If the more regular things (Facebook, chocolate, alcohol or meat) just aren’t floating your boat as you prepare for the Lenten season, here’s a list of some stranger things that you might consider fasting from this year.
Okay, so salt itself isn’t that weird, but giving it up for Lent probably is. Fact is, we’re a society addicted to our own tastes, and being able to change the way food hits our palate any time we want to. With almost half of the world’s population living on less than $2.50 a day, that’s a luxury most people don’t have. Consider giving salt up for 40 days. Every time you think of reaching for that shaker, say a prayer instead.
The Pet Name For Your Spouse or Partner
Yup, this one’s definitely a little bit weird. Why give up a term of endearment? Perhaps because the last time you used your partner’s first name was when you were angry at her, or when you had to call to him from across a crowded room. Psychologists have proved that everyone’s favorite word is their name. Consider how much more loved your spouse will feel if you spend 40 days addressing them with their given name. In addition, it may sound like a small thing, but pet names sometimes allow us to depersonalize under the guise of endearing ourselves. It’s a lot easier to ask “love” to do the dishes or let the dog out than to ask the person that lives with you day in and day out.
Again, this is a list of weird things to give up (not normal things like alcohol or chocolate or Facebook). There are millions of disabled folks around the world who are not able to open doors for themselves. In general, our world doesn’t make much space for them, and only a small fraction of doors actually have handicapped access. Consider giving up being able to open any doors for yourself that don’t have handicap access. That means you have to wait for someone to open them for you if there isn’t an automatic opener of some kind (you can cheat and use your kids if you want.) You may need to make it a little easier by exempting yourself from car doors or doors in the house, but consider fasting from doors as a way of entering into solidarity with the more invisible among us.
Your Pillow (Or Your Bed)
Of the 1.9 billion children in the developing world, 1 in 3 of those kids live in housing situations that are inadequate for their needs, while we sleep on California Kings and complain about thread count. Give up your pillow for 40 days (or to be more extreme, your bed) and live in the knowledge that the privilege of a pillow is not given to everyone. It’s also a choice to live in communion with Christ, as He described Himself in Matthew 8 and Luke 9: “Foxes have dens and birds have nests, but the Son of Man has no place to lay his head.”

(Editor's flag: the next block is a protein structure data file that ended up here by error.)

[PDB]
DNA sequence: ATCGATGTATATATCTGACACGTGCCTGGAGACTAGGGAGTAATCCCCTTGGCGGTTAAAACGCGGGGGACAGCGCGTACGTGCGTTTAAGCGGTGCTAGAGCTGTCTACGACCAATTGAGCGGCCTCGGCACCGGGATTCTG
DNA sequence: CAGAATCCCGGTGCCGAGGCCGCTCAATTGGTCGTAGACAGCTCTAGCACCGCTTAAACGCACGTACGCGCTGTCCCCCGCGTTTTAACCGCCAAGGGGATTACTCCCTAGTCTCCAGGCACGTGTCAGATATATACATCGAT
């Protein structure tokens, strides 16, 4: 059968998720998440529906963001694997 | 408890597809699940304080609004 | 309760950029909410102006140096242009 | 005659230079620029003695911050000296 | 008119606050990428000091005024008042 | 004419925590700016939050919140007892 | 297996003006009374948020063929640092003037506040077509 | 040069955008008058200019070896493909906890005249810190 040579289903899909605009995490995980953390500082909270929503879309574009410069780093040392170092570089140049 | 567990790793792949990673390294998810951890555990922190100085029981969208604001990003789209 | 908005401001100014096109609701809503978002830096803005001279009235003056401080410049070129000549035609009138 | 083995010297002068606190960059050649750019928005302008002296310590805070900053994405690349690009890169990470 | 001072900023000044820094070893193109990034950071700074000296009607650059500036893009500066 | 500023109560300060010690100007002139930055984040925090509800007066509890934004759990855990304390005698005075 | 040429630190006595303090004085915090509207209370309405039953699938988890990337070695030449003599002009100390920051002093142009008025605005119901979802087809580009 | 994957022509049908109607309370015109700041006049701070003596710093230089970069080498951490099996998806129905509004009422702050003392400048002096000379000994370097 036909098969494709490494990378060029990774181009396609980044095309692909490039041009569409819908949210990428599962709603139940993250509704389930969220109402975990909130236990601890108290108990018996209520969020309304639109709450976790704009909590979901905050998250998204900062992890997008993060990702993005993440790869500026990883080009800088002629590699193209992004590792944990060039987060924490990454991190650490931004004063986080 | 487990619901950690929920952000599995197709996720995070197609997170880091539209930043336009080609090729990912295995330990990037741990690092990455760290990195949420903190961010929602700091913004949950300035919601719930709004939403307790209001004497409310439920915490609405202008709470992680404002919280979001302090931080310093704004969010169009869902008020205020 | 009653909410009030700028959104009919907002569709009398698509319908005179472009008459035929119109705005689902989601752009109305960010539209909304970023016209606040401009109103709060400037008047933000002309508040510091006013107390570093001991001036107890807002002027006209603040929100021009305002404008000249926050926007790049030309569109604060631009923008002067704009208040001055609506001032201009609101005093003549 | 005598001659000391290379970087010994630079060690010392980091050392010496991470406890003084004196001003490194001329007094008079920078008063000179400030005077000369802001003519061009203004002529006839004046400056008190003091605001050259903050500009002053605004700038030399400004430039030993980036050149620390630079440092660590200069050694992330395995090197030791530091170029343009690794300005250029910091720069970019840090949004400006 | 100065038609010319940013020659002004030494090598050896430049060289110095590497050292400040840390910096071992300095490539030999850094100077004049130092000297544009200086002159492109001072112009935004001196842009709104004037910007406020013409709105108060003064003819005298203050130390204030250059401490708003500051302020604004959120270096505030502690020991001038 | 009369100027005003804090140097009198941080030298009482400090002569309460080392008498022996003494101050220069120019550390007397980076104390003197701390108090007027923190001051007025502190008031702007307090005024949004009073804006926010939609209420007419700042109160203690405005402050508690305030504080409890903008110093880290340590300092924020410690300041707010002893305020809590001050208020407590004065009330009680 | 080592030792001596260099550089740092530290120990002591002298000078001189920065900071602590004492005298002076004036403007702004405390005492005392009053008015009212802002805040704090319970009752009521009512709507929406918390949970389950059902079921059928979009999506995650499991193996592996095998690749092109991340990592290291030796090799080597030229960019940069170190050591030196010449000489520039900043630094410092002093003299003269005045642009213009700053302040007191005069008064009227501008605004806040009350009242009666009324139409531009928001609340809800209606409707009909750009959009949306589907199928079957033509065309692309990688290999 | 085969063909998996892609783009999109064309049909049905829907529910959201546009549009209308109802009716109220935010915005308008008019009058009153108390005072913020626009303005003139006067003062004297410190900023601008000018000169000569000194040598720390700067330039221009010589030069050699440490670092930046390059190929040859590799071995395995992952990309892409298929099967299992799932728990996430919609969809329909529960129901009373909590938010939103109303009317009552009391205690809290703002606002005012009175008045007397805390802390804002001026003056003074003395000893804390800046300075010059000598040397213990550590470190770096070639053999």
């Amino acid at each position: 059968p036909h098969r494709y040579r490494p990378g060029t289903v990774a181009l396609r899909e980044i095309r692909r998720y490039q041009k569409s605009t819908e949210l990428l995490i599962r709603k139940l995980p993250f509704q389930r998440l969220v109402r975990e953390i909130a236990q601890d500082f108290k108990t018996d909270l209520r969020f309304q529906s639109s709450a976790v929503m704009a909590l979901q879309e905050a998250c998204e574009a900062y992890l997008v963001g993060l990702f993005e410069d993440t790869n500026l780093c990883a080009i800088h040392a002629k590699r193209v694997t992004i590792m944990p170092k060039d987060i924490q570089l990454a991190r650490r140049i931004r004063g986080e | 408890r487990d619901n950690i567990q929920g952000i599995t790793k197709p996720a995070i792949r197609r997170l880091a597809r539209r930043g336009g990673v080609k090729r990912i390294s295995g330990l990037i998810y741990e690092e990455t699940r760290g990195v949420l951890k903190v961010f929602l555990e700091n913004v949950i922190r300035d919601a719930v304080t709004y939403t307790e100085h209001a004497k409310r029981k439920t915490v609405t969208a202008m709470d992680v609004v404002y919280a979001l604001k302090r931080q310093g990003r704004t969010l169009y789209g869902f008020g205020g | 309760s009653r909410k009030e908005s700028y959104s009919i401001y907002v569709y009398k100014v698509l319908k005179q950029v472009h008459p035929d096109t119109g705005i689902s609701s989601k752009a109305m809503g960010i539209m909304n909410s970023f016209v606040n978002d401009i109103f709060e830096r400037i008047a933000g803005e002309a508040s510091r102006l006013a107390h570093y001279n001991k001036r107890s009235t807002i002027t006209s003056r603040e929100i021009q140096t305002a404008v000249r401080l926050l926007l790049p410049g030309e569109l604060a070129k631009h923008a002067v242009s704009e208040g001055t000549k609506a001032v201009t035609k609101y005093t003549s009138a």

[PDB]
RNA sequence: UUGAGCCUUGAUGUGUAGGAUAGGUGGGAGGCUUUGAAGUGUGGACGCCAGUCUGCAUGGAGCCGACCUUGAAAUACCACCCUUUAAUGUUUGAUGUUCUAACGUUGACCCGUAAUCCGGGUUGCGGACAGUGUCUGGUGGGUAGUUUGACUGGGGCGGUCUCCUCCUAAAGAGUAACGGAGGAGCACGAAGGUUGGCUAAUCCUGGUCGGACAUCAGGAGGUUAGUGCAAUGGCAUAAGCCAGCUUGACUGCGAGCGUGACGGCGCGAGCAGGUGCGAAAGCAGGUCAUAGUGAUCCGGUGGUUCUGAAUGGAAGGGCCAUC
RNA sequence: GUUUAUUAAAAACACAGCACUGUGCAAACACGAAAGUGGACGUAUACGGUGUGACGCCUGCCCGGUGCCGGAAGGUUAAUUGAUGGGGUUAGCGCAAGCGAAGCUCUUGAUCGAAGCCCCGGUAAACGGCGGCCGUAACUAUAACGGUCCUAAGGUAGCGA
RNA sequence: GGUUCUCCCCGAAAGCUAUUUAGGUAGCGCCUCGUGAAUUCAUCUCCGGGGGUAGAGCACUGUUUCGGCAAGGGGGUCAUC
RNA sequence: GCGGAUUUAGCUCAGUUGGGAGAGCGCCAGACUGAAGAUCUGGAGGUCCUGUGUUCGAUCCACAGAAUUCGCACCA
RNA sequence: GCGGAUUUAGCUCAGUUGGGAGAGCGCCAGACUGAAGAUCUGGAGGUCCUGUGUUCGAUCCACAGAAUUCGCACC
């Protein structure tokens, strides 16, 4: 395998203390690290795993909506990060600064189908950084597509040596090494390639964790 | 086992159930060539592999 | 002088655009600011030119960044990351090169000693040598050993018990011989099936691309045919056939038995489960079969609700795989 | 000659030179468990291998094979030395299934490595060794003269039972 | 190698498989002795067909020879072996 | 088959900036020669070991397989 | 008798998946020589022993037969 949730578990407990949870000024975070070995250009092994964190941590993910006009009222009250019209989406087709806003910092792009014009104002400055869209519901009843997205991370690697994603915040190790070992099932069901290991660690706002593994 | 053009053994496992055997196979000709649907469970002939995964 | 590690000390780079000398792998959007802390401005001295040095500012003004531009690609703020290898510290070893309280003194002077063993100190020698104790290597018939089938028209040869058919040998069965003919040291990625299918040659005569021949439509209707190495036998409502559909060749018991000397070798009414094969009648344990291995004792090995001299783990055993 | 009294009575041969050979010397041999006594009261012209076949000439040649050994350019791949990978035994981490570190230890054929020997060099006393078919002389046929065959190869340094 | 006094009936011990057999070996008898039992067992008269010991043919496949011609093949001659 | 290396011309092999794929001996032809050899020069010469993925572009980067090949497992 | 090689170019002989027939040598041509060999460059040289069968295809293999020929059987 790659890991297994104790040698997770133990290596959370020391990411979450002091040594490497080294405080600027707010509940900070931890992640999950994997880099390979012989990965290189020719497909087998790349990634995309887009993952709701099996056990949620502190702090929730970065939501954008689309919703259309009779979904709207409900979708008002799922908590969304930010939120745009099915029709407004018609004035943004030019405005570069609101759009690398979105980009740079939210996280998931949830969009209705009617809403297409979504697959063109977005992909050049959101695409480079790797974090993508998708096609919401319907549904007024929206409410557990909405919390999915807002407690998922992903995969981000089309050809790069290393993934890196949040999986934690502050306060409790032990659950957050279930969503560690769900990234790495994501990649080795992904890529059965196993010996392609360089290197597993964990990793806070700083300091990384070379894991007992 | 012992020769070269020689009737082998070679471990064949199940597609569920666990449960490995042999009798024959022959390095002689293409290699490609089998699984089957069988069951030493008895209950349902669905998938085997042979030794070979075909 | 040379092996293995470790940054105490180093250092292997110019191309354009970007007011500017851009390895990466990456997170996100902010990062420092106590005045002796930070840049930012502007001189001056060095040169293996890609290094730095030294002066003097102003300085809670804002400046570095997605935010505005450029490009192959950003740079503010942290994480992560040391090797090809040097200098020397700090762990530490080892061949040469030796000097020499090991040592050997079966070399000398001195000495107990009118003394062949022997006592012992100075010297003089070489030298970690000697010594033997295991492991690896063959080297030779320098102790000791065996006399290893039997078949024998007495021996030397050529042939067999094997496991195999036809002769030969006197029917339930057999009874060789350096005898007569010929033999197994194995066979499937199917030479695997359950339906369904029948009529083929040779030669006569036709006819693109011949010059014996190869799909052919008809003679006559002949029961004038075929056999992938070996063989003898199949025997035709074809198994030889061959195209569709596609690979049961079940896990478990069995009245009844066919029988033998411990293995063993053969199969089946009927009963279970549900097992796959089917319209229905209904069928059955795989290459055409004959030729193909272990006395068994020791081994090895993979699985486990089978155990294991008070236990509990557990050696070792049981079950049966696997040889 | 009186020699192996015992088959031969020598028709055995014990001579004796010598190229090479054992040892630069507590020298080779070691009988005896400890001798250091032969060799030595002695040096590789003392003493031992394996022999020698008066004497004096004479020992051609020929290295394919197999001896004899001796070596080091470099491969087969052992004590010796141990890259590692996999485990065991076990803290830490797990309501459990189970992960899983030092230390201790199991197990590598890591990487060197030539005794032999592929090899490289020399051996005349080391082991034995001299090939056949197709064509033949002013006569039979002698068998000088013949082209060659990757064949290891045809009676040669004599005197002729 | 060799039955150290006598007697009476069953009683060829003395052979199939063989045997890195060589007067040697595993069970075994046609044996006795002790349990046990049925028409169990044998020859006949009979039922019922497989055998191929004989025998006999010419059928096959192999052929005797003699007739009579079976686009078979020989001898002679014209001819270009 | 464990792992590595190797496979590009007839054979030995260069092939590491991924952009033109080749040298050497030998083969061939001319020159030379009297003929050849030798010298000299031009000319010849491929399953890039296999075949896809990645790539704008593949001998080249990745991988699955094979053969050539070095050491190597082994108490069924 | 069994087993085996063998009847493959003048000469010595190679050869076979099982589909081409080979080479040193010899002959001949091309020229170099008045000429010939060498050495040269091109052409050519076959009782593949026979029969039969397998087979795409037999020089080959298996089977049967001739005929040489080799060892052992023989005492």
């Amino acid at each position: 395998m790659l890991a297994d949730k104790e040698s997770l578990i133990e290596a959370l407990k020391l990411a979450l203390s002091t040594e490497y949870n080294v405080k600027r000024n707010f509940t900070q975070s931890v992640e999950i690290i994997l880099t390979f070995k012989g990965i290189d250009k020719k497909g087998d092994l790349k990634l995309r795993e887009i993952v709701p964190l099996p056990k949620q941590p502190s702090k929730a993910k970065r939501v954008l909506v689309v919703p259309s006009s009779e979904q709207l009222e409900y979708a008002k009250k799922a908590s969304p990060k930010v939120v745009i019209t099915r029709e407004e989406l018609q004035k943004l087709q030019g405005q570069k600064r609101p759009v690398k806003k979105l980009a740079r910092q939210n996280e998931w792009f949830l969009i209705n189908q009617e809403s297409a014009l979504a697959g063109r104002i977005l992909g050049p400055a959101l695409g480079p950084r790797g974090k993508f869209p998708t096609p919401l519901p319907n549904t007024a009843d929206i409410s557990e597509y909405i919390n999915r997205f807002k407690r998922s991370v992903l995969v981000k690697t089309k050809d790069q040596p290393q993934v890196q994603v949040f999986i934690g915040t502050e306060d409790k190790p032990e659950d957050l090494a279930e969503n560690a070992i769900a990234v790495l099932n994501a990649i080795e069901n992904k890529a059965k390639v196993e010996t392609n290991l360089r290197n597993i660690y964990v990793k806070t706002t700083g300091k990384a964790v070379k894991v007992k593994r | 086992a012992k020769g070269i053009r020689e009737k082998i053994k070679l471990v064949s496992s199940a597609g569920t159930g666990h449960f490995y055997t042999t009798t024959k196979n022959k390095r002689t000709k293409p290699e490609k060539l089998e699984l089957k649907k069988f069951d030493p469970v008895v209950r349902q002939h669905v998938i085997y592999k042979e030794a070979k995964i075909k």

Didn’t see that one coming, did you? So many of us live with a vague feeling that we’re not doing prayer “right” or that we’re some how not spiritual enough. Lent can up the ante even higher, making us feel like we’ve got to do something extreme (see the above pillow example, even) in order to be “worthy” or doing Lent “well”. How about tossing all of that aside and trusting that God really is on your side for 40 days? That means that if someone asks for prayer, you have to say no. It means that you’re released from the guilt of missing a “quiet time” or needing to pray for those suffering in your city. It doesn’t mean you don’t care, and it doesn’t mean you fail at this fast if you find yourself spontaneously praying one day. It just means that you’ve gotten off the guilt cycle and chosen to believe that Christ really did mean to set us free for freedom, not for more guilt and condemnation. Alternately, you could give up a particular form of prayer for Lent. If you’re always an extemporaneous pray-er, try taking up liturgical prayer for the season, such as the Divine Hours, the Jesus Prayer or prayer using the Book of Common Prayer. If you’re more liturgical in bent, consider spontaneous or even one word prayers (thanks, grace, gratitude).
The advent of social media and the advances in technology have put tiny little cameras in almost everyone’s pocket. It’s actually difficult to get a phone WITHOUT picture-taking capabilities these days. Our lives are increasingly documented, and all too often we’re thinking about how to photograph a great meal, experience or encounter in order to post it on Instagram, Facebook, Twitter, Tumblr, or Foursquare. Perhaps instead you might give up taking pictures of your life during Lent, and instead choose to be immediately present to the things that you’re in the middle of. If that causes you some mild panic (like you might miss out on something by not capturing it in pixels instead of memories), then this fast might just be for you.
There are lots and lots of things that you can give up for Lent, from the mundane (chocolate) to the more, seemingly, ridiculous (shoes). Ultimately, the purpose of giving something up for Lent is not to be spiritually muscular, but to let God gently challenge your own assumptions and idols. In the course of Lent’s desert time, the hunger for those things that you’ve relinquished will lessen, replaced by a fulfilling relationship with the One who loves you and gave His life for you. And that’s the real reason to give up anything at all for Lent.